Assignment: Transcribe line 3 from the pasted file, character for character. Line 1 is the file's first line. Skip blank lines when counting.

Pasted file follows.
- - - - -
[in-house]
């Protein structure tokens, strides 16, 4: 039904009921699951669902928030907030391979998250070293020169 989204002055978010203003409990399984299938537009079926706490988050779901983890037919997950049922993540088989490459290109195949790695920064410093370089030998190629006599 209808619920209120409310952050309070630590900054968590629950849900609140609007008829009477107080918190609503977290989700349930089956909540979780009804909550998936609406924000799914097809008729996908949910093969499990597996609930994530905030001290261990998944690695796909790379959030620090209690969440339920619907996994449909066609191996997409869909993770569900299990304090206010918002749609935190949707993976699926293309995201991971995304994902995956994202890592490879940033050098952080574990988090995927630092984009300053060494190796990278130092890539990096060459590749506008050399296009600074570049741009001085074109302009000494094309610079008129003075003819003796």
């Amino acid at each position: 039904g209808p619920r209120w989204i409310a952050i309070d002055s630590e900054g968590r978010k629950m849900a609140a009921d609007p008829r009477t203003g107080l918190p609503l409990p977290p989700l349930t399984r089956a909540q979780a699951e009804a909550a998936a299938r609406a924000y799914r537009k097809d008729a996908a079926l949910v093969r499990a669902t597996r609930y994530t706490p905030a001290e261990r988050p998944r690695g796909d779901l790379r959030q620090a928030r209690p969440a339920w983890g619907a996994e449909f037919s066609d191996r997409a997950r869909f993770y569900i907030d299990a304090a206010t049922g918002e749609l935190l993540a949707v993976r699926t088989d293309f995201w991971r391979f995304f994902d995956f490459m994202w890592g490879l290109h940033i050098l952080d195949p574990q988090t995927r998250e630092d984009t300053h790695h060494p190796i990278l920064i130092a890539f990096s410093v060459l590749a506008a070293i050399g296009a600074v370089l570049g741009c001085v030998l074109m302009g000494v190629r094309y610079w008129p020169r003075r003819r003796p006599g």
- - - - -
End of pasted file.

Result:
């Amino acid at each position: 039904g209808p619920r209120w989204i409310a952050i309070d002055s630590e900054g968590r978010k629950m849900a609140a009921d609007p008829r009477t203003g107080l918190p609503l409990p977290p989700l349930t399984r089956a909540q979780a699951e009804a909550a998936a299938r609406a924000y799914r537009k097809d008729a996908a079926l949910v093969r499990a669902t597996r609930y994530t706490p905030a001290e261990r988050p998944r690695g796909d779901l790379r959030q620090a928030r209690p969440a339920w983890g619907a996994e449909f037919s066609d191996r997409a997950r869909f993770y569900i907030d299990a304090a206010t049922g918002e749609l935190l993540a949707v993976r699926t088989d293309f995201w991971r391979f995304f994902d995956f490459m994202w890592g490879l290109h940033i050098l952080d195949p574990q988090t995927r998250e630092d984009t300053h790695h060494p190796i990278l920064i130092a890539f990096s410093v060459l590749a506008a070293i050399g296009a600074v370089l570049g741009c001085v030998l074109m302009g000494v190629r094309y610079w008129p020169r003075r003819r003796p006599g």